VATICAN CITY – The crowd screamed, cheered and waved flags Tuesday as Cardinal Joseph Ratzinger (search) of Germany, elected the new pope, made his first balcony appearance and addressed the faithful as "dear brothers and sisters."
Soon after Pope Benedict XVI (search) began speaking, the crowd fell silent for a moment, listening. Some wept in joy. Then the crowd began chanting again: "Viva il Papa!" — "Long live the pope!"
"We love you!" screamed Hans Gonzalez, 31, from San Francisco, pumping his arms in the air.
Tens of thousands of people rushed toward an already packed St. Peter's Square (search) when the announcement came that a pope had been selected. Some broke into a run.
"I'm super happy," said Thomas Weber, 22, of Hettange, France. "I didn't care who it was, because he is guided by the Holy Spirit."
Only minutes earlier, the uncertainty had been agonizing as the crowd in St. Peter's Square waited for a second day, watching the narrow chimney atop the Sistine Chapel to learn whether there would be a new pontiff. White smoke would signal a new pope; black would mean no choice had been made.
When the smoke went up shortly before 6 p.m., it seemed white but no one was sure.
People said "white," and "black," then some began to chant "it's white, it's white," and a group of Brazilians started jumping up and down, pushing their fists in the air.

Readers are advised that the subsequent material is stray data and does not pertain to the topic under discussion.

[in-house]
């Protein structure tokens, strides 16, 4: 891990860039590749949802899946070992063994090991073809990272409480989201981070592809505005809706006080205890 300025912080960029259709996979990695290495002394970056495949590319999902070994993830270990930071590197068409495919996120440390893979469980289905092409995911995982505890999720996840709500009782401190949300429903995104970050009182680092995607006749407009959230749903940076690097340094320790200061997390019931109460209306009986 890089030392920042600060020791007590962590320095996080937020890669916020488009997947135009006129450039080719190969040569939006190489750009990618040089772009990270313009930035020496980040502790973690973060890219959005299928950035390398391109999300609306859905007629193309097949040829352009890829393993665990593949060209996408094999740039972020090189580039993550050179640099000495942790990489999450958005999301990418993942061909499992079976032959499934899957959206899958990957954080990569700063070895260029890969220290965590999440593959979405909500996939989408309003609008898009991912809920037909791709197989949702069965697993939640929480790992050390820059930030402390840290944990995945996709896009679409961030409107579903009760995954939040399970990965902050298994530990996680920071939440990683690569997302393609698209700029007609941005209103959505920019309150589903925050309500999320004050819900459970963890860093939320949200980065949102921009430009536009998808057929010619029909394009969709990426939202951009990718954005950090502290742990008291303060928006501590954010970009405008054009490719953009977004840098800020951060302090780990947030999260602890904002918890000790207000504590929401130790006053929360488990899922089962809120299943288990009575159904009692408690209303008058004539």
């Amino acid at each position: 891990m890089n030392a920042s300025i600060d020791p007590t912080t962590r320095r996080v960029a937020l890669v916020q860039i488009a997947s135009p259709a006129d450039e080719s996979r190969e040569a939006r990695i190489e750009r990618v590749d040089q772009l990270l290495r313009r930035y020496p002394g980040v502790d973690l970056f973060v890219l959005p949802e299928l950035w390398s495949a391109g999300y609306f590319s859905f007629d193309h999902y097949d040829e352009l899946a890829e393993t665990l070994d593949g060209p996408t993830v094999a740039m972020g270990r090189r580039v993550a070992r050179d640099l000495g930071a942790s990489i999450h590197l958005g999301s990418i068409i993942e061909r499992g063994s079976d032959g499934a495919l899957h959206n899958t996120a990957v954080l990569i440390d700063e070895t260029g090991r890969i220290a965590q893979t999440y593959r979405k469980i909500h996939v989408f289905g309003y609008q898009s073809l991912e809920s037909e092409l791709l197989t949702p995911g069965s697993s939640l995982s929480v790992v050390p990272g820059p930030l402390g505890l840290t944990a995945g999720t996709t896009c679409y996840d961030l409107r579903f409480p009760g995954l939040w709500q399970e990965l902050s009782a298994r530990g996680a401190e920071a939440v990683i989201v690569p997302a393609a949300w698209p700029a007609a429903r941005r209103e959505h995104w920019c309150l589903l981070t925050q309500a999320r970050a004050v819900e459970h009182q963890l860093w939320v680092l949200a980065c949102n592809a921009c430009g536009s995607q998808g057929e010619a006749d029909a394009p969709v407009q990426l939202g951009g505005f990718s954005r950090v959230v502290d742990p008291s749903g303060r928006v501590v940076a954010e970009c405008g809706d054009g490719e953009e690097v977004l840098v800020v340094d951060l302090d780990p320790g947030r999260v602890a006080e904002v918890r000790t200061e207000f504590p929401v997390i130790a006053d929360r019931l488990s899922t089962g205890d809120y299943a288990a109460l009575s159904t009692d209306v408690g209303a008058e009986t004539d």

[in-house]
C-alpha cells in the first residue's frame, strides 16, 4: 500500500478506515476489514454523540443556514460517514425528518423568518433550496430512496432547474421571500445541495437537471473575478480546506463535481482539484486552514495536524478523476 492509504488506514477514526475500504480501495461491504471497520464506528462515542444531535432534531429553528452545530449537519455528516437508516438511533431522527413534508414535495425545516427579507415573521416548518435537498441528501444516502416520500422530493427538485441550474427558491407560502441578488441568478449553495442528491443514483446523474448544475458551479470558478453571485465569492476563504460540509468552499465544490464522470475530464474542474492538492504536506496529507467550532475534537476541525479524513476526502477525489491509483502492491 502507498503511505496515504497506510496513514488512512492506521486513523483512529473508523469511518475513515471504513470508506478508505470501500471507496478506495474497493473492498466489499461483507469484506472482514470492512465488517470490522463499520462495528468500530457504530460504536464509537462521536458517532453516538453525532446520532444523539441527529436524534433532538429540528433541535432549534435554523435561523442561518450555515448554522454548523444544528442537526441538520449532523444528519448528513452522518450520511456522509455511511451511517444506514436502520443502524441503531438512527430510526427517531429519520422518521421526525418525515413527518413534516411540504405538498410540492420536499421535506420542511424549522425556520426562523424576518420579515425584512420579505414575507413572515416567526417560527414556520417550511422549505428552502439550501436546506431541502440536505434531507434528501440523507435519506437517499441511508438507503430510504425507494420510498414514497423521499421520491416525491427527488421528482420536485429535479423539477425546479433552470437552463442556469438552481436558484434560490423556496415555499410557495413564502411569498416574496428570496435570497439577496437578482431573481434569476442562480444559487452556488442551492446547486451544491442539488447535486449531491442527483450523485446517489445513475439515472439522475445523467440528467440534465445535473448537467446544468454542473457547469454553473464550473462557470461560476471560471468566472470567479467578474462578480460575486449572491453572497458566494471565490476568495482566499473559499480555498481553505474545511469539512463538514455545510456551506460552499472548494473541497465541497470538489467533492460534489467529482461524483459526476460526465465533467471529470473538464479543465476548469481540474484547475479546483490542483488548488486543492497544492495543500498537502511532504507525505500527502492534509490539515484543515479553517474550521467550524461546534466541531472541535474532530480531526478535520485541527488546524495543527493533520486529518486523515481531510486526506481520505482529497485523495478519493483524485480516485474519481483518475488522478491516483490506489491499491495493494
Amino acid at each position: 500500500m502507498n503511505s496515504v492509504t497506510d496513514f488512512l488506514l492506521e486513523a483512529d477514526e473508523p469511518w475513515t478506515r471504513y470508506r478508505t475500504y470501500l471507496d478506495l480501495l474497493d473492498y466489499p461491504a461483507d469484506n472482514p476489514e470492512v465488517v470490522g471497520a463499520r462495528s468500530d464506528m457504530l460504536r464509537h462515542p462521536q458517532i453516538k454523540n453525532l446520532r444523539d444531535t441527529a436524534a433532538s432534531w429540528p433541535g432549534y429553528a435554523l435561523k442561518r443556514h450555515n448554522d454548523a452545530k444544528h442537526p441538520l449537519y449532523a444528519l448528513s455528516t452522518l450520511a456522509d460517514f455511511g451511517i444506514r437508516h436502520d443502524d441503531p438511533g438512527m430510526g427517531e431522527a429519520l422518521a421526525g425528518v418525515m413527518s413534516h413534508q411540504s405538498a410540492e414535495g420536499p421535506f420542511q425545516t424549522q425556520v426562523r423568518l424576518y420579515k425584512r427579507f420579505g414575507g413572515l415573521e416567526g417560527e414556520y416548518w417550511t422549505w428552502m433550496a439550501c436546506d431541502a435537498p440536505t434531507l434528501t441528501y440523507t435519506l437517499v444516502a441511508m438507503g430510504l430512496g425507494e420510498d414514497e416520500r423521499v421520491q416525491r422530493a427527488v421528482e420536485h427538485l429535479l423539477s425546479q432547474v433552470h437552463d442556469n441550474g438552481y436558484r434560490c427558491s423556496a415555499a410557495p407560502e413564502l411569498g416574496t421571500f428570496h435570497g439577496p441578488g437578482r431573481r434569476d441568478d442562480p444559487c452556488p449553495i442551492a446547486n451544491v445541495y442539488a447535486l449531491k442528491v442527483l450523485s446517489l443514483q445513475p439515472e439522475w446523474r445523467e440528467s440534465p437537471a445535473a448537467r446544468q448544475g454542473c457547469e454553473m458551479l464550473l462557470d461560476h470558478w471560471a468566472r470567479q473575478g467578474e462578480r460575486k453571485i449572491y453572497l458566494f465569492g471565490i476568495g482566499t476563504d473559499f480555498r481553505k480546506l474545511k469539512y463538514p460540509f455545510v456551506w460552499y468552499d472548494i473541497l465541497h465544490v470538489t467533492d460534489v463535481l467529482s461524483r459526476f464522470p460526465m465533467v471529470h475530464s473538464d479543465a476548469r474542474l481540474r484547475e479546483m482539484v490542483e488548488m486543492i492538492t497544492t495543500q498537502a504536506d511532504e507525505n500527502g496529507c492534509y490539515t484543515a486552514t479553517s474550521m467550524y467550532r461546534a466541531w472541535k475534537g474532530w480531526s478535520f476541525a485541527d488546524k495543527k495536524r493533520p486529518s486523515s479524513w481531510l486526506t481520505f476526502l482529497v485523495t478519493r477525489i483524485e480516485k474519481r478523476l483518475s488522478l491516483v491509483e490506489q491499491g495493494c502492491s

"Habemus papam, habemus papam," chanted Daomario Barbalho, 26, from Natal, Brazil. The Latin phrase means "we have a pope."
As the minutes ticked by the uncertainly grew, and at 5:55 p.m. Amy Turnipseed, 21, from California, said: "It looks really white, but I'm not sure."
There was a brief flutter when the bells rang at 6 p.m., but the cheers died down when they stopped ringing. Minutes later, they began in earnest and the crowd erupted.
"Oh my gosh, this is insane," Turnipseed said.
Elsewhere in Rome, people started heading toward Vatican City from all directions, many of them running to try to catch a glimpse of the new pope as he made a balcony appearance.
Some priests and seminarians in clerical garb ran. Nuns pulled up their long skirts and jogged toward the Vatican. Drivers honked their horns and some people began closing stores early and joined the crowds.
Police immediately tried to direct traffic, but to little effect.